be assigned only once during machine uptime. It may hence be used
           to uniquely label files or other resources of this session.

       $XDG_RUNTIME_DIR
           Path to a user-private user-writable directory that is bound to the
           user login time on the machine. It is automatically created the
           first time a user logs in and removed on his final logout. If a
           user logs in twice at the same time, both sessions will see the
           same $XDG_RUNTIME_DIR and the same contents. If a user logs in
           once, then logs out again, and logs in again, the directory
           contents will have been lost in between, but applications should
           not rely on this behavior and must be able to deal with stale
           files. To store session-private data in this directory, the user
           should include the value of $XDG_SESSION_ID in the filename. This
           directory shall be used for runtime file system objects such as
           AF_UNIX sockets, FIFOs, PID files and similar. It is guaranteed
           that this directory is local and offers the greatest possible file
           system feature set the operating system provides.

       The following environment variables are read by the module and may be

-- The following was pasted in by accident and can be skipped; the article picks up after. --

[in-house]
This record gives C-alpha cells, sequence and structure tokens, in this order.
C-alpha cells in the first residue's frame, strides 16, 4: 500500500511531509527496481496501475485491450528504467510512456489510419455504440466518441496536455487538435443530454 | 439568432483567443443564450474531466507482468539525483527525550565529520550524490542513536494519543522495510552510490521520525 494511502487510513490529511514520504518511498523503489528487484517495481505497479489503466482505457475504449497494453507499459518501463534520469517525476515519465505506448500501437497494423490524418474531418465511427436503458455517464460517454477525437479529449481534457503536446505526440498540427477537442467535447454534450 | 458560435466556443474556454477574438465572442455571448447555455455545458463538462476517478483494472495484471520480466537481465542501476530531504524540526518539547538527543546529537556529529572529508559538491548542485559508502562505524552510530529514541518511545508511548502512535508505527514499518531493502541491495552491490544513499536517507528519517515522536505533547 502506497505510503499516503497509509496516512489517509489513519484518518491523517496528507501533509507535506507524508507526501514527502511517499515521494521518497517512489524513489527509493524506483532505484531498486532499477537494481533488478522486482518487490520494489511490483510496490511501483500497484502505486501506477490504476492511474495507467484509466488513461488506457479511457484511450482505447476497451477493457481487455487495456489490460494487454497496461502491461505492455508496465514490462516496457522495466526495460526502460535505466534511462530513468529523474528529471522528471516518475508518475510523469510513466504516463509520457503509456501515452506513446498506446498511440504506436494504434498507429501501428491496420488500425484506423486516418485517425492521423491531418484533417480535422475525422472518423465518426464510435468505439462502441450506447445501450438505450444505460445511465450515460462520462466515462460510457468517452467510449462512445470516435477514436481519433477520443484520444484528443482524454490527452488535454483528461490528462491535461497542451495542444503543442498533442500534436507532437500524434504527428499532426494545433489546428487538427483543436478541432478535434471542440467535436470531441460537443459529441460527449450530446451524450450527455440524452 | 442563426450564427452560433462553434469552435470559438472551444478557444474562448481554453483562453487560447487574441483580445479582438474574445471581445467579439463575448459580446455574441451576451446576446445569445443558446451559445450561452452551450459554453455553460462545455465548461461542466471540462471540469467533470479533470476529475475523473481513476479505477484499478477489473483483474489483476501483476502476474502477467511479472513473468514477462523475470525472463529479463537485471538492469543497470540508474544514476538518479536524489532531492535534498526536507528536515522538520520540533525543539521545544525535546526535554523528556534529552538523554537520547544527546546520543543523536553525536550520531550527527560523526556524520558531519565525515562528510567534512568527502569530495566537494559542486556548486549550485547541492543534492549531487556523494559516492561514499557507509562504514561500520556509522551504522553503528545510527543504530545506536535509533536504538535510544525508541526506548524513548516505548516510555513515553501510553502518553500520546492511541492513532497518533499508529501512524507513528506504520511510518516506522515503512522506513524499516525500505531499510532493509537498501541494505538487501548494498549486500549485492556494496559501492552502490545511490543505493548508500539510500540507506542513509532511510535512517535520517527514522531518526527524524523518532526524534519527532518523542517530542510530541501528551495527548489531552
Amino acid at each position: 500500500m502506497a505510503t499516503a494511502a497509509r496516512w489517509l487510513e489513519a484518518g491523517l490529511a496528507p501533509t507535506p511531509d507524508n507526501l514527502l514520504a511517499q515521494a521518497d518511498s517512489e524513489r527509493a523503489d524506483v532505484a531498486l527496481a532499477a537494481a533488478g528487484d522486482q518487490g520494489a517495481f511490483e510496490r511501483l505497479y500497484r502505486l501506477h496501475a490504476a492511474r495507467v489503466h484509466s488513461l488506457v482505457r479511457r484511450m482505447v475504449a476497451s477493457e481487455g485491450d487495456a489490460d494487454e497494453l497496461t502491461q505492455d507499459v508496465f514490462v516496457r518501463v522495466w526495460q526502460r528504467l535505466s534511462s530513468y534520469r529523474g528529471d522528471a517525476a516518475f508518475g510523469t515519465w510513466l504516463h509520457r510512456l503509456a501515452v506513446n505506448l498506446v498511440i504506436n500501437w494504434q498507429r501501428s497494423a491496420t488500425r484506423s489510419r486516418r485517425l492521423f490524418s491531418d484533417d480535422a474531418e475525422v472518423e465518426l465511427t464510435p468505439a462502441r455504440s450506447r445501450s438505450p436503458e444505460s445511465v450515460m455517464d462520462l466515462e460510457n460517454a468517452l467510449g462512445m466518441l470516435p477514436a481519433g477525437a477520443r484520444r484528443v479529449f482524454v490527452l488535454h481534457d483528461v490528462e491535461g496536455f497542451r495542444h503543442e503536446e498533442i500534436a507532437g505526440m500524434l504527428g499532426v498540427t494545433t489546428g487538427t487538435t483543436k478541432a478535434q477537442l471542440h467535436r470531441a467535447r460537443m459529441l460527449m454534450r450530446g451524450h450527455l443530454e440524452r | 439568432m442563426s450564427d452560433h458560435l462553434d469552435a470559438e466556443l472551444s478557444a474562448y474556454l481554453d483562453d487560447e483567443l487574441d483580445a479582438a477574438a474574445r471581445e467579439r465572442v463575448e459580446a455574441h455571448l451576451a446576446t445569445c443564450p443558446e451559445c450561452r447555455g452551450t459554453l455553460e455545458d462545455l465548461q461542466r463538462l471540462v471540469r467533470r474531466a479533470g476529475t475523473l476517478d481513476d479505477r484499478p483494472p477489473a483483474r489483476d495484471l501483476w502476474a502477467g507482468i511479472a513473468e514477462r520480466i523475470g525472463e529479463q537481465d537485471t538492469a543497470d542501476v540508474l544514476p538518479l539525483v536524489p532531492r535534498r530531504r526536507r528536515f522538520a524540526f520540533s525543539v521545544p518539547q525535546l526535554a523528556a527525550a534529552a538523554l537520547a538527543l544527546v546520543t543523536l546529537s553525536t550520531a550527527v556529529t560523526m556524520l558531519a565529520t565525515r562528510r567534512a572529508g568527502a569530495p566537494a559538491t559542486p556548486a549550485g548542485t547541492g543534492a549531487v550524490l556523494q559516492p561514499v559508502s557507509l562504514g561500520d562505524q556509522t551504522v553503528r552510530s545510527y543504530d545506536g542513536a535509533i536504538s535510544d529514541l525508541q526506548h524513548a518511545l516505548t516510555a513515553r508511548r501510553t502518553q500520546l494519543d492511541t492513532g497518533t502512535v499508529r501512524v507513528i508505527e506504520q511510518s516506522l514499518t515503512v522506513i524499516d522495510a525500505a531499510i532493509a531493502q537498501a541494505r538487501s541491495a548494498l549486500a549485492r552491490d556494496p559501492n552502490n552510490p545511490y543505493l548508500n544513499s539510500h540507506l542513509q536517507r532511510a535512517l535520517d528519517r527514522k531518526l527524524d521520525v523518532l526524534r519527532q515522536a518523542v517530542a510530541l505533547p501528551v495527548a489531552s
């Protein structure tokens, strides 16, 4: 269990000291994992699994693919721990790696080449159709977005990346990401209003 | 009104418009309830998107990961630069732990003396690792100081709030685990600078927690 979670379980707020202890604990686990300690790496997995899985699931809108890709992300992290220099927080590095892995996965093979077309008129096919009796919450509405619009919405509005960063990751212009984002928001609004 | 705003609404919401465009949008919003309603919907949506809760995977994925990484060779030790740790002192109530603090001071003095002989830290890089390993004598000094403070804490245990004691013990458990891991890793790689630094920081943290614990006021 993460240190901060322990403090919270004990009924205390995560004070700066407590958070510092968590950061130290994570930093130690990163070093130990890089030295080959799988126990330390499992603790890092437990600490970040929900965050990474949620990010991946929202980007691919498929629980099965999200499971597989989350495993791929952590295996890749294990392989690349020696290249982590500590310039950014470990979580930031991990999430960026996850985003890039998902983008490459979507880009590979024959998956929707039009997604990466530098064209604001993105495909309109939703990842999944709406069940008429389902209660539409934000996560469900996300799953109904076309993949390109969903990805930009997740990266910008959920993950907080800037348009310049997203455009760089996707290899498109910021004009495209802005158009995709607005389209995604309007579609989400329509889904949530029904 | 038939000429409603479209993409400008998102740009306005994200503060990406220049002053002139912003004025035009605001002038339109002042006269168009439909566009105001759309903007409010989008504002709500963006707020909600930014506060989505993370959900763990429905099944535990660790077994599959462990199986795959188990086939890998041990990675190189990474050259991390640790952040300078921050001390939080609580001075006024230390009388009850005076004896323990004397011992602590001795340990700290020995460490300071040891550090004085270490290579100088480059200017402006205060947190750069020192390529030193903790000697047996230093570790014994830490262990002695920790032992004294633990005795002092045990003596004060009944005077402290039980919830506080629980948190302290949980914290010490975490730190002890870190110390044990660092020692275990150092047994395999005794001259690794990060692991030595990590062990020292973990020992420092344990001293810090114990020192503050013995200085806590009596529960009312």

used by the PAM service to pass metadata to the module:

       $XDG_SESSION_TYPE
           The session type. This may be used instead of session= on the
           module parameter line, and is usually preferred.

       $XDG_SESSION_CLASS
           The session class. This may be used instead of class= on the module
           parameter line, and is usually preferred.

       $XDG_SESSION_DESKTOP
           A single, short identifier string for the desktop environment. This
           may be used to indicate the session desktop used, where this
           applies and if this information is available. For example: "GNOME",
           or "KDE". It is recommended to use the same identifiers and
           capitalization as for $XDG_CURRENT_DESKTOP, as defined by the
           Desktop Entry Specification[1].

       $XDG_SEAT
           The seat name the session shall be registered for, if any.

       $XDG_VTNR
           The VT number the session shall be registered for, if any. (Only
           applies to seats with a VT available, such as "seat0")

EXAMPLE
           #%PAM-1.0
           auth       required     pam_unix.so
           auth       required     pam_nologin.so
           account    required     pam_unix.so
           password   required     pam_unix.so
           session    required     pam_unix.so
           session    required     pam_loginuid.so
           session    required     pam_systemd.so

SEE ALSO
       systemd(1), systemd-logind.service(8), logind.conf(5), loginctl(1),
       pam.conf(5), pam.d(5), pam(8), pam_loginuid(8), systemd.scope(5),
       systemd.slice(5), systemd.service(5)

NOTES
        1. Desktop Entry Specification
           http://standards.freedesktop.org/desktop-entry-spec/latest/

systemd 215                                                     PAM_SYSTEMD(8)